Tasmania’s Museum of Old and New Art (MONA) has one of the best gallery gift shops. I saw this fantastic jigsaw puzzle of Friday Kahlo in [...]
I’m sure you’ll all agree my advocacy for chronic pain has been extensive in my 13-year lived experience. I’ve learned a lot about who to trust, who I should collaborate with and [...]
It’s my PN anniversary, eight years (if I don’t subtract the 4.5 years it took me to find out it was in fact PN)! Obviously time brings on reflection which in turn [...]
Permission granted and now it's back to reality! Or is it possible I never really left my reality? As if anyone can leave chronic pain behind and really have time off! I'm going to post my brain's two conflicting versions: 1. Crap thinking out-of-the-way first version..
Or should I say, looking forward to 2015? Looking forward is more my tune but the changeover of another year, especially with chronic pain, calls me to reflect and to ponder my [...]
Very chuffed to be selected as a semi finalist regardless of the outcome. The portrait was flown up to Sydney for a second round of judging. She didn't make the final cut of 30 finalists but I feel so content that Ms Soula is going to great lengths to create awareness for invisible pain.
Collage has been a little more therapeutic for me than my usual art forms. I think it must have been finding a technique that I could manage and one that didn't add to the fatigue and pain. Cutting small pieces of paper and glueing, drawing, attaching was just so light and easy. The painting of small pieces of paper and the careful ripping and tearing was like rocking. So gentle, so calming and at the same time feeling like I was handling my pain, expressing it and getting it out of my body and onto the art piece. ... Contact me if you want to purchase my artwork, these are the original pieces, no printouts will be sold. Paypal or Direct deposit available. Will post safely and securely free within Australia (plus postage outside of Australia).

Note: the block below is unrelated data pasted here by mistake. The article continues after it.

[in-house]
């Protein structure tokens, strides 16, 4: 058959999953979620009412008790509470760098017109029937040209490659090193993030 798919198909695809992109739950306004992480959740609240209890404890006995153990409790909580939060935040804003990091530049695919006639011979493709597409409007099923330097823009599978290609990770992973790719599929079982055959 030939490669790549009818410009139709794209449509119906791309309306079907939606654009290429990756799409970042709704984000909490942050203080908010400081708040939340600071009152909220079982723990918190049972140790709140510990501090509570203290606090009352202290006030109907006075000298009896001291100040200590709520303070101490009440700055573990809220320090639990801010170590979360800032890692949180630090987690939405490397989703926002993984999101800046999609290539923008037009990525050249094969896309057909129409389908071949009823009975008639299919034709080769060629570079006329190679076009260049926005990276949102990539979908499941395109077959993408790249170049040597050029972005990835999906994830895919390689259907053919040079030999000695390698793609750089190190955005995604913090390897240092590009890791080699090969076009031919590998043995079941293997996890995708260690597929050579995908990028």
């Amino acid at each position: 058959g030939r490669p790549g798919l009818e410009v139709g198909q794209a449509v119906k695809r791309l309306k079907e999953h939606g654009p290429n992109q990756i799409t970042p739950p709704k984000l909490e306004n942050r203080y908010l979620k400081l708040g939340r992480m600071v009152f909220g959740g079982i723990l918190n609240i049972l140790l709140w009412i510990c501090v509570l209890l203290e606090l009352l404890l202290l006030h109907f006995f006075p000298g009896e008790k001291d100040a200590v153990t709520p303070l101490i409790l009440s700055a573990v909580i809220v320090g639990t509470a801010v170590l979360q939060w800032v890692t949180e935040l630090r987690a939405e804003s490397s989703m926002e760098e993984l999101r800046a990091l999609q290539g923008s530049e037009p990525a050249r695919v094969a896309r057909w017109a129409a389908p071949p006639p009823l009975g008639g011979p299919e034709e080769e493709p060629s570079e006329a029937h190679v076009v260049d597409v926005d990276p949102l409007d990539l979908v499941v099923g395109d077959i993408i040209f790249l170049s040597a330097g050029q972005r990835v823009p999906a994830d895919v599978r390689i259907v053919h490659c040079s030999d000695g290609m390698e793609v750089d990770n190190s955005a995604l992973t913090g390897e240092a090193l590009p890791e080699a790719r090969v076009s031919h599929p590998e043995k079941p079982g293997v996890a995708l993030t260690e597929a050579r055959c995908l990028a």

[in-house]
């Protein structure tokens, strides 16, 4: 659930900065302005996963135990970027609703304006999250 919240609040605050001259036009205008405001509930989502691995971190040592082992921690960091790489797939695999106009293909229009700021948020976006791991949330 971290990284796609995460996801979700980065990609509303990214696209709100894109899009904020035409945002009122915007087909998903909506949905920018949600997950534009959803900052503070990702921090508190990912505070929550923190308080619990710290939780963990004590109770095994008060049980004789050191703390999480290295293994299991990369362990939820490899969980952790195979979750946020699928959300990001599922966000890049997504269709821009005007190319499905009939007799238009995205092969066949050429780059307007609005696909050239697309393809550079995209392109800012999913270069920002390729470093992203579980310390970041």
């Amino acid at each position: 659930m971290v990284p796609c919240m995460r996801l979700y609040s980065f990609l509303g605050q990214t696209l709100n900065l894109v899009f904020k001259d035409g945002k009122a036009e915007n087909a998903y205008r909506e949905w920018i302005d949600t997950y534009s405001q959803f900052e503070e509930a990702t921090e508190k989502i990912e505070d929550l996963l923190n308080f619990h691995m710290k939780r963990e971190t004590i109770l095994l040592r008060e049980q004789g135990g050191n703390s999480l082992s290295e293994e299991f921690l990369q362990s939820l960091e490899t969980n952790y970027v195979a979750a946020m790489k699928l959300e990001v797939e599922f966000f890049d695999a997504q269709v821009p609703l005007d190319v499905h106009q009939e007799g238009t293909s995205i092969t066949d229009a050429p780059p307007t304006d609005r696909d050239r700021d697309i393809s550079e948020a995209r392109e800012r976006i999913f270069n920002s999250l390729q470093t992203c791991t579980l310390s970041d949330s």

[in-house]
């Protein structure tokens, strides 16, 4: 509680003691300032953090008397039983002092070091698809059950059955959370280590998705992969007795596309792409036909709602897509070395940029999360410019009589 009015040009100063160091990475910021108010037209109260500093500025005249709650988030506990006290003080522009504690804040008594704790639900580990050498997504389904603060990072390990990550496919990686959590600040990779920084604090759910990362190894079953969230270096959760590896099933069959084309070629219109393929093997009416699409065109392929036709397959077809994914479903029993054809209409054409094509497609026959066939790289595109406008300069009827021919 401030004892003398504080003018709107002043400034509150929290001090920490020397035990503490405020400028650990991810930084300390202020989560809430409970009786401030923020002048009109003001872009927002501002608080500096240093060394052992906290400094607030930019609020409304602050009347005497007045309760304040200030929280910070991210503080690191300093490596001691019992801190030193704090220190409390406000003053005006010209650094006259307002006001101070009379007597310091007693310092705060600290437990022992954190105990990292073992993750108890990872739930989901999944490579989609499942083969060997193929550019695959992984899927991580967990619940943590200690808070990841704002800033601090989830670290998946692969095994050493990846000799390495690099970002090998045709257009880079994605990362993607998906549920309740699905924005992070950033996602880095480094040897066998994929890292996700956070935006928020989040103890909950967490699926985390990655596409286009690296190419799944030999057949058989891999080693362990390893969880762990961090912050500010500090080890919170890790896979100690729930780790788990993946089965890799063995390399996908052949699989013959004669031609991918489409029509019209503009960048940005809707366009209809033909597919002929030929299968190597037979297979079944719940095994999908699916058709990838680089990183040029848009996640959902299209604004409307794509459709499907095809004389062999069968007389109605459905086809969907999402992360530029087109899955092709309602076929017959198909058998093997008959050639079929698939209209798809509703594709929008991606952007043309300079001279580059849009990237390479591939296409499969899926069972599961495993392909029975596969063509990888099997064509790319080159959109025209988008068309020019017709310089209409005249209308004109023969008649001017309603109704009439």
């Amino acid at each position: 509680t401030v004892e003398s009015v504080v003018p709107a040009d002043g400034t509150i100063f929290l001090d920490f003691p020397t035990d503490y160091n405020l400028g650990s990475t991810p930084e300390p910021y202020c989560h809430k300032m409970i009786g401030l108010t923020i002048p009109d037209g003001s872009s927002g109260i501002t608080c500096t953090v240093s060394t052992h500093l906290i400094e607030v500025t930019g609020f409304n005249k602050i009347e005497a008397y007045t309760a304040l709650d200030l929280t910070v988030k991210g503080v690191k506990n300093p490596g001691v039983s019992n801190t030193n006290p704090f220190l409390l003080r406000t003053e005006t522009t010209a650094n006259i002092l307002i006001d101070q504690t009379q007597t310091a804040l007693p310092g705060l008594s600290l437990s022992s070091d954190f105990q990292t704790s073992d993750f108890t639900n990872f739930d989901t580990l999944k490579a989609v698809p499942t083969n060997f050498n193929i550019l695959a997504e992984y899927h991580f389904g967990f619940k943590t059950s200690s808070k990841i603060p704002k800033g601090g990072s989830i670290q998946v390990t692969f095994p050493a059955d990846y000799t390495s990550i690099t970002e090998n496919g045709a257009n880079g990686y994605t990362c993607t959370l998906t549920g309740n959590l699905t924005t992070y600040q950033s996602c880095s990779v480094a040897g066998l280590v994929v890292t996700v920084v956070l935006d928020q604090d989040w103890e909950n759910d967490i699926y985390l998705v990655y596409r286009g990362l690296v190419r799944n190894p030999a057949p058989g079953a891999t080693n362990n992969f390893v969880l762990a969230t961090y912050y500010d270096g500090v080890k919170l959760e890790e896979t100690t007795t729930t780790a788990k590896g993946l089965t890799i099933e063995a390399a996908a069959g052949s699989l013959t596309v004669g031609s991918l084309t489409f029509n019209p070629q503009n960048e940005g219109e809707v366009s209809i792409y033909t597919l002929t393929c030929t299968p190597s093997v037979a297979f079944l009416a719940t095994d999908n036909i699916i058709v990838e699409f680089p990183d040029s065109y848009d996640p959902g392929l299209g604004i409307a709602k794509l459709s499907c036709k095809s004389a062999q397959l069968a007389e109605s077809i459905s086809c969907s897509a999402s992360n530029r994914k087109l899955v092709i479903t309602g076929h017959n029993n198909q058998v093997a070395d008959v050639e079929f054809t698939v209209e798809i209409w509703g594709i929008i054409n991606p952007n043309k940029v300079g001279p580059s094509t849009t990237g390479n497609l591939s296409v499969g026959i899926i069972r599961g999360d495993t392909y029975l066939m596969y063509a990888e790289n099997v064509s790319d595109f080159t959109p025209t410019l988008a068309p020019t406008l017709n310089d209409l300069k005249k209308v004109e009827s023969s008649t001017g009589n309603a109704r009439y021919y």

In Art and Chronic Pain – A Self Portrait, artist Soula Mantalvanos shares her experience with chronic pain, which has been a debilitating presence in her life for almost seven years. Soula suffers from Pudendal Neuralgia, a painful nerve condition that developed following an accident where a fit ball that she was sitting on burst, causing her to drop violently to the concrete floor beneath. Early on in the book Soula describes that split-second, and the devastating effects that followed. A highly active yoga-loving woman before the accident, throughout the book Soula gives a deeply personal account of the psychological, emotional and physical impacts of living with chronic pain for so many years. These negative effects were compounded by the fact that her condition Pudendal Neuralgia baffled her doctors, and took four and a half years to even diagnose.